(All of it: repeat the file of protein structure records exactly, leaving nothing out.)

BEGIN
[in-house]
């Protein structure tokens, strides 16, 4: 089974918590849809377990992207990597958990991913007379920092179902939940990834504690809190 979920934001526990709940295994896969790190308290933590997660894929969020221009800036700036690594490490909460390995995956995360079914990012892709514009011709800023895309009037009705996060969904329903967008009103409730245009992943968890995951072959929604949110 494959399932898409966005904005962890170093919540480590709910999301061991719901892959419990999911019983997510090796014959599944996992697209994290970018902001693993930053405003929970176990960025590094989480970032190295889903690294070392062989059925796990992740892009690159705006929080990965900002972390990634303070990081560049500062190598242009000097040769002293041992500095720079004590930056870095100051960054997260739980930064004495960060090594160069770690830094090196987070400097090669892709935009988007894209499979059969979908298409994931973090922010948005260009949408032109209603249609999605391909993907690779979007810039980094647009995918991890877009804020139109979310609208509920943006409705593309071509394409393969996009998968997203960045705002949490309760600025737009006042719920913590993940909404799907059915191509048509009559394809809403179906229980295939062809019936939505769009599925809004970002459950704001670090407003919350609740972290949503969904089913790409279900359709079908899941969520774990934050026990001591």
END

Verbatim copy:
[in-house]
């Protein structure tokens, strides 16, 4: 089974918590849809377990992207990597958990991913007379920092179902939940990834504690809190 979920934001526990709940295994896969790190308290933590997660894929969020221009800036700036690594490490909460390995995956995360079914990012892709514009011709800023895309009037009705996060969904329903967008009103409730245009992943968890995951072959929604949110 494959399932898409966005904005962890170093919540480590709910999301061991719901892959419990999911019983997510090796014959599944996992697209994290970018902001693993930053405003929970176990960025590094989480970032190295889903690294070392062989059925796990992740892009690159705006929080990965900002972390990634303070990081560049500062190598242009000097040769002293041992500095720079004590930056870095100051960054997260739980930064004495960060090594160069770690830094090196987070400097090669892709935009988007894209499979059969979908298409994931973090922010948005260009949408032109209603249609999605391909993907690779979007810039980094647009995918991890877009804020139109979310609208509920943006409705593309071509394409393969996009998968997203960045705002949490309760600025737009006042719920913590993940909404799907059915191509048509009559394809809403179906229980295939062809019936939505769009599925809004970002459950704001670090407003919350609740972290949503969904089913790409279900359709079908899941969520774990934050026990001591």